Bound in silk and other fabrics, they were handsomely illustrated and often included spaces for the name of the doctor and nanny, as well as the now-familiar questions like the baby’s height, weight and hair color.

Drawings of rosy-cheeked children by Humphrey Bogart’s mom, illustrator Maude Humphrey, filled one early edition. The popular books, called “Baby’s Record,” were bound in fabric and stamped with silver, and included questions about a number of firsts, including first outing, first short clothes and first appearance at the table, according to Golden’s research.

Baby books soon became popular with the middle classes when makers of infant formula and life insurance companies started sponsoring them. Public health officials — eager to have parents monitor and record babies’ growth, development, medical care and vaccinations — also began giving the books away.

After World War I, editions of baby books that included ads from local businesses boomed, and one, “The Book of Baby Mine,” was printed until 1981. Later in the 20th century, the books became more gendered (available in either pink or blue) and tailored to different religious denominations.

By the 2000s, traditional baby books faced a new challenge: the internet. Starting a blog about your baby and posting milestones electronically became a popular way to share memories with family and friends. Later, simply sharing updates on social media (including monthly Instagram photos) became common.

Mickey Pearson and his wife became baby bloggers after their son was born in 2006.

“I remember receiving a traditional baby book on the birth of our first kid,” Pearson said. “We probably still have it in a Rubbermaid bin somewhere, still completely empty with the exception of maybe an ultrasound picture and a hastily filled-in first page.”

For the Duluth couple, “the blog was far easier” than filling out a book and pasting in photos And blogging was “largely shared, though I was an at-home parent at the time,” Pearson said. “I had a nice digital camera, an abiding love of the internet and ample downtime during baby naps.”

These days, the Pearsons’ blog is not only obsolete, but difficult to search through. Other parents who started baby blogs in the early 2000s have let those domains expire.

Even though Minneapolis mom Jen Gilhoi ended the blog she’d kept for a decade, she wanted to preserve her children’s early history. So she archived her words and photographs in a three-volume set of books using the online photo company Shutterfly.

“It took me forever, but I was on a mission,” said Gilhoi, who likes to imagine her grandchildren poring over the books someday.

The idea that everything we need to finally complete a beautiful baby book already exists — it’s on our phone or in the cloud just waiting to be compiled somehow — is behind some of the latest baby book offerings.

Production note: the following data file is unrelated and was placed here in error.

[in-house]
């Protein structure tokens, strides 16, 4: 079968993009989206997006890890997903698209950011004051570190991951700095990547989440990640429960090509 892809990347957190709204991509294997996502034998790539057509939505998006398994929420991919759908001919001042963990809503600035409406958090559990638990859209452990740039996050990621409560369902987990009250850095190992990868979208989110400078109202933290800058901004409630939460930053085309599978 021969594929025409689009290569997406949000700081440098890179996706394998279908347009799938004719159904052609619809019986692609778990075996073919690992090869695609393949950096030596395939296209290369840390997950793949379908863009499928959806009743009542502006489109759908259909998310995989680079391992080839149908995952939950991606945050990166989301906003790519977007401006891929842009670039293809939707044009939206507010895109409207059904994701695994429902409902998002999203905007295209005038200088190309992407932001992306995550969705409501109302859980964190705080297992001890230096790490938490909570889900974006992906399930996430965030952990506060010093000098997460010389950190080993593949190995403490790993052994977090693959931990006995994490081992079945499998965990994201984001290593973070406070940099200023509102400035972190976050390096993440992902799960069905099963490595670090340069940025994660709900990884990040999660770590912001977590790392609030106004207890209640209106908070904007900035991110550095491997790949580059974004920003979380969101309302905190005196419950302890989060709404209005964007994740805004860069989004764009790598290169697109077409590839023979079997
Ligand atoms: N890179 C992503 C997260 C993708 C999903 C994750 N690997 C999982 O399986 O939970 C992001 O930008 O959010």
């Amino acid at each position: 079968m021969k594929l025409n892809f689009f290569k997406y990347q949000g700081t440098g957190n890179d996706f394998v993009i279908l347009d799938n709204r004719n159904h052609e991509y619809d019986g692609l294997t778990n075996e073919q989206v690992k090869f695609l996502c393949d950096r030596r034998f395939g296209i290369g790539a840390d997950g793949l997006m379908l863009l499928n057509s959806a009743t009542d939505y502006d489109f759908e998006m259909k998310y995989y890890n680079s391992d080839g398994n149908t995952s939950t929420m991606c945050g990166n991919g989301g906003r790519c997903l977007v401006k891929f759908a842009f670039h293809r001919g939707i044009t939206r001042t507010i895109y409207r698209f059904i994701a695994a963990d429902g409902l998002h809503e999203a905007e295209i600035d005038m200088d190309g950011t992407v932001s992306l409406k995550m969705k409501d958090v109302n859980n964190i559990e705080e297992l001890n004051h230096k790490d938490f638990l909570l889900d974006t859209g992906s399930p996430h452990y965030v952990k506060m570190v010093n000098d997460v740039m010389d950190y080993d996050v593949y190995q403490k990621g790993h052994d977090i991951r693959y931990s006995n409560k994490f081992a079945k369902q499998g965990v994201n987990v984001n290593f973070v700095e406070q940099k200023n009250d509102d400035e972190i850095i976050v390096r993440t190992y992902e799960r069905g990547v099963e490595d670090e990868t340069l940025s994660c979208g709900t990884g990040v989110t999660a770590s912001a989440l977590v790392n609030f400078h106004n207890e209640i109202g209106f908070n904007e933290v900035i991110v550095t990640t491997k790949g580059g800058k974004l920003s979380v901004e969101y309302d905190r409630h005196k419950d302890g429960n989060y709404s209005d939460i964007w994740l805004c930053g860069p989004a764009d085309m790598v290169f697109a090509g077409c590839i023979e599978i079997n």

Kept, which makes a printed product it calls a “childhood journal,” claims the volumes are easy to fill out, “even if your child is a few years old and you didn’t start from the beginning.”

The custom photo company Artifact Uprising makes gender-neutral books with “inclusive” prompts, and includes a code for free photo prints.

These companies and others are betting that parents still want something tangible.

“There’s no digital substitute that replaces a tangible heirloom handed down through a family,” said Emily Dubin, Artifact Uprising’s senior director of innovation.

Qeepsake founders Jeff and Stephanie McNeil initially thought the parents who use their text-based service wouldn’t care about having a physical book. They were focused on the idea of saving digital memories to an online journal. But they soon found members wanted something they could sit on the couch and flip through with their children.

“There’s something nice and old school and rewarding about the physical book,” Jeff McNeil said. “I really misjudged it early and that’s just one of the cool lessons that I’ve learned.”

Golden, the historian, hopes no matter what method today’s parents use, their efforts at keeping track of their babies’ daily life in this digital century are preserved. She worries essential information will be locked in private data storage or will be erased as domains expire and social media accounts are deleted.

The humble baby books at the collection in UCLA have been “gems” in her research — with details about how American families lived, how they fed and clothed their babies, and how they experienced events like the 1918 flu pandemic.

“There’s a lot of embedded history in them,” Golden said. “I wonder, will the people who follow have access to them, and the wonderful things they can teach?”